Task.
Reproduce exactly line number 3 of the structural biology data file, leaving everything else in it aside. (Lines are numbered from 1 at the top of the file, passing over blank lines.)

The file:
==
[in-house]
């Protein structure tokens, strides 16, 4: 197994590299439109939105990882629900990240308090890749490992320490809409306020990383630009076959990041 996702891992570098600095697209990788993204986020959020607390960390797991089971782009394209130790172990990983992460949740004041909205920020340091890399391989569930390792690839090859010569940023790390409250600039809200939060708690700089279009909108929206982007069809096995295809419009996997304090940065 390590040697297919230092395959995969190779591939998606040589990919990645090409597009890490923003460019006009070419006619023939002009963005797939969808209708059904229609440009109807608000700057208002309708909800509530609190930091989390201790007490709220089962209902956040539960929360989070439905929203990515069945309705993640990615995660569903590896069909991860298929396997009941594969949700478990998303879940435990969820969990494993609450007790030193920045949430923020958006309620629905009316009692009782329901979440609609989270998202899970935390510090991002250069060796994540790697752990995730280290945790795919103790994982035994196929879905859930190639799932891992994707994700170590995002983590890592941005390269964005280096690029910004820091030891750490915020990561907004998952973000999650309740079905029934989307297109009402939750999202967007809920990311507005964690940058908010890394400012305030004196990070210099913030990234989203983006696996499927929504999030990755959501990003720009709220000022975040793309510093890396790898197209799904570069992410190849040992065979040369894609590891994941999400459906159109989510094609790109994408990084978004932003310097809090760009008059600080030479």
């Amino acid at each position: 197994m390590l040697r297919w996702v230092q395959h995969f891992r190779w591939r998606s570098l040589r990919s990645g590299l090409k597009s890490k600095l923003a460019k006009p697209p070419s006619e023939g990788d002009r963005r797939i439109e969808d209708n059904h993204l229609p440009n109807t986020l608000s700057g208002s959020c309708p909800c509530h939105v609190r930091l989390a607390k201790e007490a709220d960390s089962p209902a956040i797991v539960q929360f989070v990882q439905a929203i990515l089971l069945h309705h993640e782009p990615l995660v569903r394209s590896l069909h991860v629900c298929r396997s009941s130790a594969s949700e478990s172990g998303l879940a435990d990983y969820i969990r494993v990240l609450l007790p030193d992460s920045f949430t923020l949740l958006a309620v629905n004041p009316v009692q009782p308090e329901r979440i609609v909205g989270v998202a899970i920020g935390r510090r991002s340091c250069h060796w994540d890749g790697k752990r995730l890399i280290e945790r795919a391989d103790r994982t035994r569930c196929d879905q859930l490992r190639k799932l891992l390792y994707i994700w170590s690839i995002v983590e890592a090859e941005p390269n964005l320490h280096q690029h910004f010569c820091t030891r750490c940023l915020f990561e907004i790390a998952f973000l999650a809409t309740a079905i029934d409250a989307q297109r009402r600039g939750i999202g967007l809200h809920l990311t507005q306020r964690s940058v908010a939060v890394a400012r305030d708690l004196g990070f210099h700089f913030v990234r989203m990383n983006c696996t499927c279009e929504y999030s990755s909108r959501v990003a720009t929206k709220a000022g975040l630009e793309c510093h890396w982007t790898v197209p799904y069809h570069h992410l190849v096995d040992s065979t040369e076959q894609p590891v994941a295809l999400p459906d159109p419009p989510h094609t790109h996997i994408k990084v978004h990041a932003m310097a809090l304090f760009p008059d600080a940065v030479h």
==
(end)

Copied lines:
């Amino acid at each position: 197994m390590l040697r297919w996702v230092q395959h995969f891992r190779w591939r998606s570098l040589r990919s990645g590299l090409k597009s890490k600095l923003a460019k006009p697209p070419s006619e023939g990788d002009r963005r797939i439109e969808d209708n059904h993204l229609p440009n109807t986020l608000s700057g208002s959020c309708p909800c509530h939105v609190r930091l989390a607390k201790e007490a709220d960390s089962p209902a956040i797991v539960q929360f989070v990882q439905a929203i990515l089971l069945h309705h993640e782009p990615l995660v569903r394209s590896l069909h991860v629900c298929r396997s009941s130790a594969s949700e478990s172990g998303l879940a435990d990983y969820i969990r494993v990240l609450l007790p030193d992460s920045f949430t923020l949740l958006a309620v629905n004041p009316v009692q009782p308090e329901r979440i609609v909205g989270v998202a899970i920020g935390r510090r991002s340091c250069h060796w994540d890749g790697k752990r995730l890399i280290e945790r795919a391989d103790r994982t035994r569930c196929d879905q859930l490992r190639k799932l891992l390792y994707i994700w170590s690839i995002v983590e890592a090859e941005p390269n964005l320490h280096q690029h910004f010569c820091t030891r750490c940023l915020f990561e907004i790390a998952f973000l999650a809409t309740a079905i029934d409250a989307q297109r009402r600039g939750i999202g967007l809200h809920l990311t507005q306020r964690s940058v908010a939060v890394a400012r305030d708690l004196g990070f210099h700089f913030v990234r989203m990383n983006c696996t499927c279009e929504y999030s990755s909108r959501v990003a720009t929206k709220a000022g975040l630009e793309c510093h890396w982007t790898v197209p799904y069809h570069h992410l190849v096995d040992s065979t040369e076959q894609p590891v994941a295809l999400p459906d159109p419009p989510h094609t790109h996997i994408k990084v978004h990041a932003m310097a809090l304090f760009p008059d600080a940065v030479h």